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I've been trying, and not been able to find a way to do this. I'm looking to setup a server administrative web-based control panel (along the lines of webmin) but trying to add an extremely difficult to spoof security measure that's mostly transparent to those with access and coming up empty. I have an idea in mind that sounds suitable, but am at a loss for a really workable solution.

I have port knocking setup on top of key-only authentication on ssh. It's reduced attack attempts to nearly nil. I am rather content with the ssh security measures in place, but it has proved fruitless to bring the same security to nginx.

Is it possible to setup something akin to port knocking so that only a user actively logged into ssh has a port open on http? I can't simply use ESTABLISHED since I'm wanting to require being authenticated in ssh as well.

Ideal solution would work something like this...

  • no ssh connection -> DROP attempts to access nginx port
  • active ssh connection, not authenticated -> DROP attempts to access nginx port
  • active ssh connection, authenticated -> ACCEPT nginx port connections

I realize a terminate session would result in the activity to switch to DROP, which would be acceptable.

Closest solution I've been able to come up with involves scanning ssh logs via cron and modifying iptables on the fly, but there needs to be a better way. Open to ideas, if nothing else, to point me in the right direction.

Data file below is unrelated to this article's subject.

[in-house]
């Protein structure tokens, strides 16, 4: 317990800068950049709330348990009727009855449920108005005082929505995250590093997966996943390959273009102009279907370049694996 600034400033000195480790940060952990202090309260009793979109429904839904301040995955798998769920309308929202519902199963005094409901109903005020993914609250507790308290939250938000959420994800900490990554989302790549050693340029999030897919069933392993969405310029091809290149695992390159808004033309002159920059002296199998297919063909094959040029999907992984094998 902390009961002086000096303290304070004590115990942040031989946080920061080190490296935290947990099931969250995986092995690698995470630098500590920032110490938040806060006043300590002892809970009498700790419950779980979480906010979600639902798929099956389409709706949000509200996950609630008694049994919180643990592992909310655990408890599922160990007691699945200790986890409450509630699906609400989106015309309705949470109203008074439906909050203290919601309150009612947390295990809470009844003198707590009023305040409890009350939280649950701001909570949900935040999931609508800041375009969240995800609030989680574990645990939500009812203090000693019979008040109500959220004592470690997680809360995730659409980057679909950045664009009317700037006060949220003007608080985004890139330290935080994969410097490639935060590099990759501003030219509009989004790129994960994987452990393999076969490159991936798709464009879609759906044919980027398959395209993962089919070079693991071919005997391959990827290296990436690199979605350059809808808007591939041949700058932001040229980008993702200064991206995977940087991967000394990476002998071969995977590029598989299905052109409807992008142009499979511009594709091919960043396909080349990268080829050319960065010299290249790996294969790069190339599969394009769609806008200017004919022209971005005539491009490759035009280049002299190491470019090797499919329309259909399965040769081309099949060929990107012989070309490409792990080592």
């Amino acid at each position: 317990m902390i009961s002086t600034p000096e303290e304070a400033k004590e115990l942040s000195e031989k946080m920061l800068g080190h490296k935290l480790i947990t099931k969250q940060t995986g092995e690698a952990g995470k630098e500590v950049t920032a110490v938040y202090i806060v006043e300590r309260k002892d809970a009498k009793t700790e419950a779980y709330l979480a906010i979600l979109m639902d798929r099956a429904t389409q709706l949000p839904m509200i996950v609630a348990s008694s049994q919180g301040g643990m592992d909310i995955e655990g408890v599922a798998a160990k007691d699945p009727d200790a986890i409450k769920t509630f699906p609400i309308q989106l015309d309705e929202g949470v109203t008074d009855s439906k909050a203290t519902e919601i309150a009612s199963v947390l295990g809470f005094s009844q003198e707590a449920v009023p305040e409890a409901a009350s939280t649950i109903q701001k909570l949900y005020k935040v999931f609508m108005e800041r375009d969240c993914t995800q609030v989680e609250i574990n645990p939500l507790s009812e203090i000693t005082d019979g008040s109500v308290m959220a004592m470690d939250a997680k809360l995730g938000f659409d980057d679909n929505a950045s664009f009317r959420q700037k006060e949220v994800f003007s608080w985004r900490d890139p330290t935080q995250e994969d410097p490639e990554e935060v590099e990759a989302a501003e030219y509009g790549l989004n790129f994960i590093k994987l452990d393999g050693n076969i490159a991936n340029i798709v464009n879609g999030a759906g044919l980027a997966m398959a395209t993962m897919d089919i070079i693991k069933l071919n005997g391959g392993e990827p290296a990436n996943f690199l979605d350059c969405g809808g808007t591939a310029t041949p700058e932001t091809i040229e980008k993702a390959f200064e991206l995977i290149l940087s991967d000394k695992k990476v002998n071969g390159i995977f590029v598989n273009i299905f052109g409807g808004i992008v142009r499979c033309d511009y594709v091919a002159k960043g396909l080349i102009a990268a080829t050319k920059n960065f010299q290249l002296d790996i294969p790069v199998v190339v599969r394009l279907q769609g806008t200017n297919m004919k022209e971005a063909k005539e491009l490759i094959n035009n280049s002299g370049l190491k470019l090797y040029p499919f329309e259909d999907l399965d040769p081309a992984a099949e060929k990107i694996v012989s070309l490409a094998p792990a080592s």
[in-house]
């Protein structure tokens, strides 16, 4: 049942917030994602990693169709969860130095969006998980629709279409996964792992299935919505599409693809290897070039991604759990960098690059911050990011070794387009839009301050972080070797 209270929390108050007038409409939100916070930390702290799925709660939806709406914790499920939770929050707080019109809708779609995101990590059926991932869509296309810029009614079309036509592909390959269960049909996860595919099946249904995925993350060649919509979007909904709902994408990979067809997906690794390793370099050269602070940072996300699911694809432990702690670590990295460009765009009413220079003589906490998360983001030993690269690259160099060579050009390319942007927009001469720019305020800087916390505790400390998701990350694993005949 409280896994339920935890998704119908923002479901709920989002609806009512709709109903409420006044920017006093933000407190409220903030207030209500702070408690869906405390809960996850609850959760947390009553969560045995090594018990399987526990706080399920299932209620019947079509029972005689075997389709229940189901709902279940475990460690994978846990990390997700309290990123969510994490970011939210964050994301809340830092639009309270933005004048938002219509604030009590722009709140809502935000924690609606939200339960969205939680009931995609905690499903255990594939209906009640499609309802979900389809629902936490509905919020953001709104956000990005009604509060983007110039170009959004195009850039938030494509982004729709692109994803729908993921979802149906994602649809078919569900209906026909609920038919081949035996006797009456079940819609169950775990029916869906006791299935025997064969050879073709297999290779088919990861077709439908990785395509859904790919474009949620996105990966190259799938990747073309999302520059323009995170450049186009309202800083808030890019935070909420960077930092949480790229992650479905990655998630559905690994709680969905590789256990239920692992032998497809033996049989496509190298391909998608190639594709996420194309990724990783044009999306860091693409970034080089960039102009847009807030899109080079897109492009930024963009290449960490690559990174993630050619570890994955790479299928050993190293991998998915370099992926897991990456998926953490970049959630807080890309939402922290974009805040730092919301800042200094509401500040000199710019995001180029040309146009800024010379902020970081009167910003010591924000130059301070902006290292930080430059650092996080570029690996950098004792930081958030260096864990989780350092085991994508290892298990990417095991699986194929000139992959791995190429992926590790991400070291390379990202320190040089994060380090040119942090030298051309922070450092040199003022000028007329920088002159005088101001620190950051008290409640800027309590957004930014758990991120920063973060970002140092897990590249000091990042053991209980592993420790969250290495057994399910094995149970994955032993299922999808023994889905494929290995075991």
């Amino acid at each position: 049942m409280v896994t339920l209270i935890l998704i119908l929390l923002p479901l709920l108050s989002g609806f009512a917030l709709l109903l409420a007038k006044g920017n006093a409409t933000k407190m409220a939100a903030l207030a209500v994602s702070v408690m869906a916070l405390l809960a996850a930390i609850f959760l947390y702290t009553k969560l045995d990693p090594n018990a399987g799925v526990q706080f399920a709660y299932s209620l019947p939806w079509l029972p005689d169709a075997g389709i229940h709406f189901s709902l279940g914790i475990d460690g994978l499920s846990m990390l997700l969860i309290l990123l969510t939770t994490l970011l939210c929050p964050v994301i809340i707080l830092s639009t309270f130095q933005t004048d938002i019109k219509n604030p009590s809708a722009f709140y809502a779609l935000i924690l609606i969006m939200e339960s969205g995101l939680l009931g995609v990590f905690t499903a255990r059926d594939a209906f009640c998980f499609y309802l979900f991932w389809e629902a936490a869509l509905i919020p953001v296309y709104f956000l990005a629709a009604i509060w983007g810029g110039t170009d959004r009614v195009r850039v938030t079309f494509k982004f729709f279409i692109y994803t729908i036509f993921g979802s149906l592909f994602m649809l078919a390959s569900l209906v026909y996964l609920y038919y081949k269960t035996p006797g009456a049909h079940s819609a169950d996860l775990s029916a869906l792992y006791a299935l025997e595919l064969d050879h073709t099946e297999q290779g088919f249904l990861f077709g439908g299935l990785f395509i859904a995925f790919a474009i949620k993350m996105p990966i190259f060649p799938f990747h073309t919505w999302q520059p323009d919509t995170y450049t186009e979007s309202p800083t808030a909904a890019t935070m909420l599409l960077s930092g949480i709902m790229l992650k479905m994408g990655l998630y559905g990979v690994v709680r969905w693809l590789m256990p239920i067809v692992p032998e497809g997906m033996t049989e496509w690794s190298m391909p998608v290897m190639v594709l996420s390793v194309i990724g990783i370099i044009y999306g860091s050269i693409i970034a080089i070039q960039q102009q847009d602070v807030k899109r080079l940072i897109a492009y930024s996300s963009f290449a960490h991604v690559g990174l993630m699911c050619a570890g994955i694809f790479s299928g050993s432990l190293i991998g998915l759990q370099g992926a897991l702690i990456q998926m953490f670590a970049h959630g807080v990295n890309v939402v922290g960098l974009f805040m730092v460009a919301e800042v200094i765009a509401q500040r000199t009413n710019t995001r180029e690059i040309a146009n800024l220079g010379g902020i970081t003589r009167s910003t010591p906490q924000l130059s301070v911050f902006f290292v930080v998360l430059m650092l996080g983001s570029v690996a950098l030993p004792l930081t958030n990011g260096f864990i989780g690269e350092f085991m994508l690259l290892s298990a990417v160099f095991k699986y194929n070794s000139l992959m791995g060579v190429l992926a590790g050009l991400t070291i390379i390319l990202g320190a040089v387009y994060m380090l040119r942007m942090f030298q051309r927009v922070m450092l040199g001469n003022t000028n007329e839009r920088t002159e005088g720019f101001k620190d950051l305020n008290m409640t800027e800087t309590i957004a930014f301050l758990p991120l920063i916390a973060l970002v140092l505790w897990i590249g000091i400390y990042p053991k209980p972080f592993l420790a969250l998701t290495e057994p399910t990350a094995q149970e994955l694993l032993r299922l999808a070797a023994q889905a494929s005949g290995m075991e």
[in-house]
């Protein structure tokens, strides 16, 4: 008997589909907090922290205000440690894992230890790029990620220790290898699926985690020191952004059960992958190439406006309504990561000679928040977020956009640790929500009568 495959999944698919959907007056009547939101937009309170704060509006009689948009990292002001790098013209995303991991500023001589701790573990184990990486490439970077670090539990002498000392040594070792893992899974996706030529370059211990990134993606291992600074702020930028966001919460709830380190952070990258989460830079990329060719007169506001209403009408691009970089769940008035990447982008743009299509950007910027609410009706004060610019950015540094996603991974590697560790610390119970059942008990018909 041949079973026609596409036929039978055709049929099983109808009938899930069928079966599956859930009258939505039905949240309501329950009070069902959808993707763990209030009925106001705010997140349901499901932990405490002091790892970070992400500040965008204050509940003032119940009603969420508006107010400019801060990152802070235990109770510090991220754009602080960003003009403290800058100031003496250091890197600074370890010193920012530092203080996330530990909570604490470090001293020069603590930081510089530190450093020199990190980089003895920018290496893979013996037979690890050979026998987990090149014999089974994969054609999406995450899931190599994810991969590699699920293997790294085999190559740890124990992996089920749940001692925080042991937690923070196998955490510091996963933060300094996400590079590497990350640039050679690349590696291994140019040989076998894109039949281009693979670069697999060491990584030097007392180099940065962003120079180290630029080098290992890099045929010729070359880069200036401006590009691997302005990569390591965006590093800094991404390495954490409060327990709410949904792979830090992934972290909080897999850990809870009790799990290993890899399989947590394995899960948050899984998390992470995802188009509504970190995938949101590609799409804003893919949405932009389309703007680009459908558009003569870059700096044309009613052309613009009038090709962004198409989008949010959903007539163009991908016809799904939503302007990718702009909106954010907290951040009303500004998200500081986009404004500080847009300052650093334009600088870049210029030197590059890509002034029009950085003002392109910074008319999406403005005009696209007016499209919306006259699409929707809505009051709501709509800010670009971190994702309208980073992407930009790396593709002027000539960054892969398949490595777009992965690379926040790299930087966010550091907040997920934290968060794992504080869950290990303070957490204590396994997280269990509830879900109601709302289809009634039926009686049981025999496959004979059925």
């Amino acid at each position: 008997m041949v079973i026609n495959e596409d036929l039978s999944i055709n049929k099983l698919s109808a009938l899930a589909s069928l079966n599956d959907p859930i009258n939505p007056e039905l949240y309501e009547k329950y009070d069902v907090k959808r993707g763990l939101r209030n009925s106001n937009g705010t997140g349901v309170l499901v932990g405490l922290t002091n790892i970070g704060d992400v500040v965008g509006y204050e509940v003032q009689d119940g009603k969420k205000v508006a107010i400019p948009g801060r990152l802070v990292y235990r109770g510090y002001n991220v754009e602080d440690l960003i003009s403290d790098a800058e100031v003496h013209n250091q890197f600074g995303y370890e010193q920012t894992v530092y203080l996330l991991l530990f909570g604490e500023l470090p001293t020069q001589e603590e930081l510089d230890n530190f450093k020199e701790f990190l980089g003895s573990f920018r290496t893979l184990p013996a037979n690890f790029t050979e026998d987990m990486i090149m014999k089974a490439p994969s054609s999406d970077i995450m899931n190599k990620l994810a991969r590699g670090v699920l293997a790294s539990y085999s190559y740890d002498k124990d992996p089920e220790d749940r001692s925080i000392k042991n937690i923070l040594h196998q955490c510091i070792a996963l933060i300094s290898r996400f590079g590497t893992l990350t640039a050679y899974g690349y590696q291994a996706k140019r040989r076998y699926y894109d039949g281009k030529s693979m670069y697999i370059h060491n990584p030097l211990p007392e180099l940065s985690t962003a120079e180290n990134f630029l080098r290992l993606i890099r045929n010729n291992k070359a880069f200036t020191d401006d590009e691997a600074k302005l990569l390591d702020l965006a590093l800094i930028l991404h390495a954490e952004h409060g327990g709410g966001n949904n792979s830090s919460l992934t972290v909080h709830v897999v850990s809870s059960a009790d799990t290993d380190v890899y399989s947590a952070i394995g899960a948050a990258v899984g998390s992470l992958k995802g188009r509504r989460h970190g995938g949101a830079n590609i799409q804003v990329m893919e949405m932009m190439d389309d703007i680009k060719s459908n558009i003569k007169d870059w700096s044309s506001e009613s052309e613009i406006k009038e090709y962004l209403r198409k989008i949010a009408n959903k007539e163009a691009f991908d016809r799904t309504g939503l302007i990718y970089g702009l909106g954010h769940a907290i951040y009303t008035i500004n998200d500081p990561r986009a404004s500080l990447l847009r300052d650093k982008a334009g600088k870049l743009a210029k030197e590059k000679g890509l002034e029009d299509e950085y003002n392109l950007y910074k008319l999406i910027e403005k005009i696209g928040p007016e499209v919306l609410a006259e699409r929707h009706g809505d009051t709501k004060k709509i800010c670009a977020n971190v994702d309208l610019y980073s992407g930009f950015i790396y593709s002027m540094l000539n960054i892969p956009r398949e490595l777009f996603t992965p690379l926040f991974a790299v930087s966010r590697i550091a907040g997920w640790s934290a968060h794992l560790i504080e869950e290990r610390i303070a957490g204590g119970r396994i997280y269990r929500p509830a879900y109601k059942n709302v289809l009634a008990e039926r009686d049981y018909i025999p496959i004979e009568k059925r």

Can you please edit your question to give a bit of background on why you need this level of security? It seems like overkill. – Tim

I mentioned server administration ala Webmin. In a nutshell, php/py scripts with access to server internals such as iptables, /etc modification, shutdown/reboot, log parsers, other maintenance tools. Access would require sudo to the server itself, hence, wanting to keep it extremely protected.

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    Can you please edit your question to give a bit of background on why you need this level of security? It seems like overkill. – Tim Aug 2 '17 at 4:10
  • If you only want to allow HTTP access to clients who are connected over SSH, then simply rely on SSH port forwarding and don't open up the nginx port(s) in your firewall at all. – HBruijn Aug 2 '17 at 8:28
  • With Lua scripting you can do some intermediate checks before Nginx is happy to proceed. Here's an example of a different type of two factor authentication that may help you find the right direction: stavros.io/posts/writing-an-nginx-authentication-module-in-lua In your case, you'd have the Lua script checks against the open SSHD connections and the status of those. – JayMcTee Aug 2 '17 at 8:58
  • Never mention control panels in your questions. – peterh Aug 4 '17 at 1:05
  • Only reason I did was to explain why I wanted the extra layer of security on a specific port. The 'control panel' I've setup locally does everything I need and works well, but I use it in house, and it's rather simple to lock down to LAN access only. Honestly, if I could find a way for the server to execute a command when an SSH session terminates (expectedly or unexpectedly) then that would probably suffice. – FWishbringer Aug 5 '17 at 20:18

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